Terns Make a Splash

Bird News: Ibsley WaterMediterranean gull 2, common sandpiper 1.

When I opened the Tern hide this morning a large group of gulls were gathered on the islands along the western side of the lake, mostly black-headed gulls but including a second summer Mediterranean gull, looking very smart indeed, as I watched it I noticed a second bird, this time an adult. The pair of oystercatchers were still feeding their juvenile but were trying to get it to fly after them, which it did not seem keen to do.

At the Ivy South hide two of the common tern chicks had flown from the rafts, but ditched in the lake, they were fluttering clear of the water from time to time so I expected they would be fine and take more care next time they exercised their wing muscles.

I was taking a guided walk this morning, as I went over to the start I spotted a fine musk thistle just in flower.

musk thistle

I also noticed a spider that had captured a male damselfly and was gradually dragging it into a retreat within a curled bramble leaf.

spider with damselfly

At lunchtime I ate outside the Centre and the sunshine brought out a few insects including a particularly distinctive sawfly species, these insects are generally difficult to identify but this one is an exception, it is the figwort sawfly.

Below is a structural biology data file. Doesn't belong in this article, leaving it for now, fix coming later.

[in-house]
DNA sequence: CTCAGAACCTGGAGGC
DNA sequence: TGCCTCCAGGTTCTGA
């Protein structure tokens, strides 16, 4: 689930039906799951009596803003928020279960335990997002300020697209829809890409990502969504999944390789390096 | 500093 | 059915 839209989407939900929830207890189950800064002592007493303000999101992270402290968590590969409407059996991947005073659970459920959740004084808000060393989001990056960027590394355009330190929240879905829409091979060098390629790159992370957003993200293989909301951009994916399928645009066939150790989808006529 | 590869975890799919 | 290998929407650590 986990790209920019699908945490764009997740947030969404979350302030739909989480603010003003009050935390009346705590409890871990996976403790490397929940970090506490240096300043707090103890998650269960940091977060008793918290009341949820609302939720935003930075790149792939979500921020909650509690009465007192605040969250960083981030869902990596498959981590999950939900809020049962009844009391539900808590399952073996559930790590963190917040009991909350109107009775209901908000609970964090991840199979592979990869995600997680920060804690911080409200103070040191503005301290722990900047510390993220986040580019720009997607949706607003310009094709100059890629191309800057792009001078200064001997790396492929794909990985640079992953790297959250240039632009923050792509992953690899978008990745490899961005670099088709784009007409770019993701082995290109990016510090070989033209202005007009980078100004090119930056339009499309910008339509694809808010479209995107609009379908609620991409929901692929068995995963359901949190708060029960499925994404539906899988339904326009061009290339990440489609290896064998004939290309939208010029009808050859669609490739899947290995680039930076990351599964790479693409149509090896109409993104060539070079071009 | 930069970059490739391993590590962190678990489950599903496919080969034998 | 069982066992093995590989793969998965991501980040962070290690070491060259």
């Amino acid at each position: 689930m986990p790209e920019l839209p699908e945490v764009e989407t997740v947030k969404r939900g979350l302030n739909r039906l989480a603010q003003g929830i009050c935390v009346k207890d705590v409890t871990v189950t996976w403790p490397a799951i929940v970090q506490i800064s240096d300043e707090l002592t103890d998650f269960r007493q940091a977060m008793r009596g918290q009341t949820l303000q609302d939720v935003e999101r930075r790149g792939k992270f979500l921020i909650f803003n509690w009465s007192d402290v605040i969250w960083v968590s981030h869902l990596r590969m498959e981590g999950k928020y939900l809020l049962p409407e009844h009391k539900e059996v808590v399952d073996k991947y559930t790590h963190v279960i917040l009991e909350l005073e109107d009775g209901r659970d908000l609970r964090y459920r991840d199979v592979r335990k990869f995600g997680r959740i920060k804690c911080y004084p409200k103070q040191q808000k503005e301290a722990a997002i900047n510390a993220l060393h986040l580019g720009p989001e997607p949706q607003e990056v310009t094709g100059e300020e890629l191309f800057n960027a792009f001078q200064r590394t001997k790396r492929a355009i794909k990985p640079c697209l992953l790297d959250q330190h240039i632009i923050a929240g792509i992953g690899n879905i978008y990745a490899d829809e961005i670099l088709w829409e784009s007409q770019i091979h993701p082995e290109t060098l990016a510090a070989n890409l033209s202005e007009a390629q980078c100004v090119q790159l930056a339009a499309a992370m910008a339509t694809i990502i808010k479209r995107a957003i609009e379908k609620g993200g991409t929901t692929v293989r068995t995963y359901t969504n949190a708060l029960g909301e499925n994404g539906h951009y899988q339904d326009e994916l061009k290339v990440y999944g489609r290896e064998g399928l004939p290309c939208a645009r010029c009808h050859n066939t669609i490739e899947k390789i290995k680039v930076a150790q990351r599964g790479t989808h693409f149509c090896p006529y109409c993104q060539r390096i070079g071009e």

figwort sawfly

We have been removing small plants of the caper spurge from around the Centre gravel as they attract the attention of children and the sap is poisonous, however we had been looking down too much as today I found this huge one sticking up out of one of the brambles behind the pond.

caper spurge

The day did not go as well as I had hoped, when I went to take the quad bike and trailer out I found the trailer had a flat tyre, when I went to remove it the wheel bearing came away in bits, two problems for the price of one. So instead I went to see how the Japanese knotweed I sprayed last year was doing, it has been knocked back, but remains alive and will need spraying again if we ever get a day when I can be sure it will not rain. I also checked the cherry laurel that we treated with “Ecoplugs” back in the winter these  had worked well with lots of the stumps dead and a few with just very poor growth, not bad as digging them out is not really an option in the way it is for rhododendron.

treated laurel stump

At the end of the day I was pleased to see from the Ivy South hide, that all the tern chicks were back on their rafts.